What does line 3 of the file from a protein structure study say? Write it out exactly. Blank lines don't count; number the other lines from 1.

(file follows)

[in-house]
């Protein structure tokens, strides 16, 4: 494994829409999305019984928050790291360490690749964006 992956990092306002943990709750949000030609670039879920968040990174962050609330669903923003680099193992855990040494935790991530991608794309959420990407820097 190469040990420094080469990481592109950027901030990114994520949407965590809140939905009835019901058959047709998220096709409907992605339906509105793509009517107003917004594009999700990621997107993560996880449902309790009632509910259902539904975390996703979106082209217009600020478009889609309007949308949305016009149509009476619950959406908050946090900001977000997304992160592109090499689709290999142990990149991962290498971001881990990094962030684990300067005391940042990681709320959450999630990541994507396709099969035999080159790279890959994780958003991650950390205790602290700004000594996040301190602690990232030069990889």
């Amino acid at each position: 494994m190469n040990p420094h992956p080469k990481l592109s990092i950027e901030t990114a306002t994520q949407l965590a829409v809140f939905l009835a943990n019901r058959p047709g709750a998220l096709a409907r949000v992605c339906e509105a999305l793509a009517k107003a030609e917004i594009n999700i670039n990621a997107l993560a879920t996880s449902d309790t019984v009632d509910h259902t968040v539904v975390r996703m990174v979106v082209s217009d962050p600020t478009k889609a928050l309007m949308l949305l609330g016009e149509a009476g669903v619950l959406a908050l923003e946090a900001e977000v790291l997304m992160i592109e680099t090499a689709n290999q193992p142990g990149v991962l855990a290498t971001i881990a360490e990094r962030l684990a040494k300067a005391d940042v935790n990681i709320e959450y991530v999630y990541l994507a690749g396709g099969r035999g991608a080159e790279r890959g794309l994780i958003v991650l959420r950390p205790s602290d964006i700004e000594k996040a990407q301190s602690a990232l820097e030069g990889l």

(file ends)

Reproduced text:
């Amino acid at each position: 494994m190469n040990p420094h992956p080469k990481l592109s990092i950027e901030t990114a306002t994520q949407l965590a829409v809140f939905l009835a943990n019901r058959p047709g709750a998220l096709a409907r949000v992605c339906e509105a999305l793509a009517k107003a030609e917004i594009n999700i670039n990621a997107l993560a879920t996880s449902d309790t019984v009632d509910h259902t968040v539904v975390r996703m990174v979106v082209s217009d962050p600020t478009k889609a928050l309007m949308l949305l609330g016009e149509a009476g669903v619950l959406a908050l923003e946090a900001e977000v790291l997304m992160i592109e680099t090499a689709n290999q193992p142990g990149v991962l855990a290498t971001i881990a360490e990094r962030l684990a040494k300067a005391d940042v935790n990681i709320e959450y991530v999630y990541l994507a690749g396709g099969r035999g991608a080159e790279r890959g794309l994780i958003v991650l959420r950390p205790s602290d964006i700004e000594k996040a990407q301190s602690a990232l820097e030069g990889l």